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Changes in workers’ compensation programs around the country are making it harder for injured and ill workers to obtain workers’ compensation benefits and are effectively shifting the costs from employers and insurers onto workers and taxpayers, the Occupational Safety and Health Administration (OHSA) states in a new report.
The report, “Adding Inequality to Injury: The Costs of Failing to Protect Workers on the Job,” states that the costs of workplace injuries and illnesses are “massively subsidized” by injured workers, their families and taxpayer-supported programs like Medicare and Medicaid.
Source: Occupational Safety and Health Administration
The focus of the report is how “broken” workers’ compensation systems force injured workers and their families down the socio-economic ladder.
“These injuries and illnesses contribute to the pressing issue of income inequality: they force working families out of the middle class and into poverty, and keep the families of lower-wage workers from entering the middle class. Work injuries hamper the ability of many working families to realize the American Dream,” the report states.
OSHA goes on to describe how changes in state-based workers’ compensation insurance programs have made it increasingly difficult for injured workers to obtain benefits.
Even though more than three million workers are seriously injured, and thousands more are killed on the job each year, fewer than 40 percent of eligible workers apply for workers’ compensation benefits.
In the first decade after being injured on the job, the average injured worker can expect to lose 15 percent of his or her normal earnings, or $31,000 on average, the report states.
“[I]t is vitally important that state-based workers’ compensation programs take steps to eliminate roadblocks that prevent workers with compensable injuries or illnesses from receiving the full compensation to which they are entitled,” OSHA states.
Because of the difficulty of obtaining workers’ compensation benefits, a worker who is eligible for help under Medicare, Medicaid, veterans’ benefits or private insurance is more likely to seek those benefits instead.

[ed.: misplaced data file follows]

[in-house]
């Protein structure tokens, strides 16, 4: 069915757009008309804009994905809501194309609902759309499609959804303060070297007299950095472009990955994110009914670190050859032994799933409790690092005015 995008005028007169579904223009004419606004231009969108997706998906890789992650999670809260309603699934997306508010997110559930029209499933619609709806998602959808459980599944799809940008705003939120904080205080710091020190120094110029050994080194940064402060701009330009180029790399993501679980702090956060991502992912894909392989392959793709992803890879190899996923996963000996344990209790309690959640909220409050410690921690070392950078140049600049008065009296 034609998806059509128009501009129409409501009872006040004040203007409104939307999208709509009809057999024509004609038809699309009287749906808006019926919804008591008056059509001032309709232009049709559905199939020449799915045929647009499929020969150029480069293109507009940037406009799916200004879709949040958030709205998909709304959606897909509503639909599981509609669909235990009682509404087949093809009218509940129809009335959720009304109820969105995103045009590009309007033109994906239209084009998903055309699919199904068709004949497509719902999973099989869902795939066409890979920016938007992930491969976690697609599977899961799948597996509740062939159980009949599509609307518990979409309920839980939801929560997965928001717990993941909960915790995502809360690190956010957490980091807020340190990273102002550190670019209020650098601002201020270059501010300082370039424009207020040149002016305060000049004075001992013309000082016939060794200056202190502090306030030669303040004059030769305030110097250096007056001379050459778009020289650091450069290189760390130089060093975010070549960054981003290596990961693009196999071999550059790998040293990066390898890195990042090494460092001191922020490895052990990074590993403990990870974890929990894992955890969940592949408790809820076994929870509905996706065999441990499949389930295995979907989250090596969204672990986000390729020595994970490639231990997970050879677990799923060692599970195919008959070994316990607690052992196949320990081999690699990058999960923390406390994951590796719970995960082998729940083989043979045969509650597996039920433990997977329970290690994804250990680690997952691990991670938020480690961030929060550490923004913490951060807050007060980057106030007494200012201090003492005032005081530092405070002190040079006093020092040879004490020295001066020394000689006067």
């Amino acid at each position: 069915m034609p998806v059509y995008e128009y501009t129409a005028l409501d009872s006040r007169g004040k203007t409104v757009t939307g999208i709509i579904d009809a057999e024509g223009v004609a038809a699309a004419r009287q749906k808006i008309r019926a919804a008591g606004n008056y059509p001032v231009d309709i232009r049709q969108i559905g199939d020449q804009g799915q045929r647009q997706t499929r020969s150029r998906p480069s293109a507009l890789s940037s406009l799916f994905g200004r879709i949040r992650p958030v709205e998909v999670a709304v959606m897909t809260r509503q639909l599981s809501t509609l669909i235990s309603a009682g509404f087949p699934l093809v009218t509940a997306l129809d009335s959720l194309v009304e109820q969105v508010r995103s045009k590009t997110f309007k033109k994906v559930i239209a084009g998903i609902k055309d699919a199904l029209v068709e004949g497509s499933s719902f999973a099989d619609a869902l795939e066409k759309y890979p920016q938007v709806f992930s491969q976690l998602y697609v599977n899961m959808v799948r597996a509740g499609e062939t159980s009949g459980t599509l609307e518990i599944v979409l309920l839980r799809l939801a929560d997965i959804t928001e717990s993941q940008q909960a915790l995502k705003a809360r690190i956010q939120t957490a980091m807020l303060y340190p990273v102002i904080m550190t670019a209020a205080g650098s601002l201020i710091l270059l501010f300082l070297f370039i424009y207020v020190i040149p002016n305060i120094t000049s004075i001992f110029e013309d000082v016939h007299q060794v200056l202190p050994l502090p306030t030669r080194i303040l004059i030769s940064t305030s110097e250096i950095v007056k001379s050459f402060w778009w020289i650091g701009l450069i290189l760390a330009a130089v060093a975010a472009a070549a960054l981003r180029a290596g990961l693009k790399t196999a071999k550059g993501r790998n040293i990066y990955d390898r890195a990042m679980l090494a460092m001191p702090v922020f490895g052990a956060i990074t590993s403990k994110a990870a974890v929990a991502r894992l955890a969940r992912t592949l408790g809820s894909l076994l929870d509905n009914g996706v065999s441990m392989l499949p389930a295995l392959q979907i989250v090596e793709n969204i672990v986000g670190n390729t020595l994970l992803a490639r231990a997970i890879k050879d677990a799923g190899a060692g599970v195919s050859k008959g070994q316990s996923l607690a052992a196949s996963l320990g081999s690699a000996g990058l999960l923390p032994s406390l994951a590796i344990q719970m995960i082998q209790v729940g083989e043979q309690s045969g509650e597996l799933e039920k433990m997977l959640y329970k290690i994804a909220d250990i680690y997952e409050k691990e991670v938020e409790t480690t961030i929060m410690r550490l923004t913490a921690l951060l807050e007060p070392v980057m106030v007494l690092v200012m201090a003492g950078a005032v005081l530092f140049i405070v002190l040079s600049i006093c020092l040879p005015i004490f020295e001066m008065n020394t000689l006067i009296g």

The report also states that “at least part” of the growth in Social Security Disability Insurance (SSDI) benefits payments over the last several years is attributable to workers turning to the program’s subsidy for work injuries and illnesses as an alternative to workers’ compensation.
When an injured worker does obtain workers’ compensation, it only provides a small percentage (about 21 percent) of the overall cost of the injury or illness.
Nearly 63 percent of the cost of occupational injuries and illness fall on workers, their families and their private health insurance, while taxpayers shoulder a large portion of the rest, according to OSHA. Through Medicare and Medicaid alone, taxpayers pay almost 19 percent of the medical costs of occupational injuries and illnesses.
Another factor in this cost-shift away from employers’ workers’ compensation insurance is the “pervasive misclassification of wage employees as independent contractors” and the “widespread use of temporary workers.”
Independent contractors are not eligible for workers’ compensation, and the employment agency would be responsible for a temporary employee’s workers’ compensation benefits.
The report cites a McClatchy Newspapers series about misclassified workers in the construction industry, which found that the practice affected 15.5 percent of workers in Florida.
Use of misclassified and temporary workers also reduces the incentives for companies to assume responsibility for providing safe working conditions, which may result in increased overall risk of workplace injury, OSHA states.
Time after time, the report’s authors say the dire statistics they cite are conservative and do not reflect occupational injuries that are never reported, costs borne by injured workers’ family members and “less tangible effects that are important but impossible to monetize.”
The report points out that preventing workplace injuries and illnesses from occurring in the first place is the most effective solution to the problem. However, as long as they are able to shift the costs of injury and illness onto workers, their families and taxpayers, unsafe employers have fewer incentives to eliminate workplace hazards that lead to injuries and illnesses, according to OSHA.
Regardless of the obstacles, Florida’s workers’ compensation program provides millions of dollars to tens of thousands of injured and ill workers every year.
Most often, a successful claim is made only with the help of an experienced workers’ compensation attorney. This type of legal assistance will be more important as the trends outlined above continue.
The workers’ compensation benefits attorneys of Frank M. Eidson, P.A., can provide this assistance to you in Orlando, Winter Park or elsewhere in Florida, working hard to pursue benefits you deserve.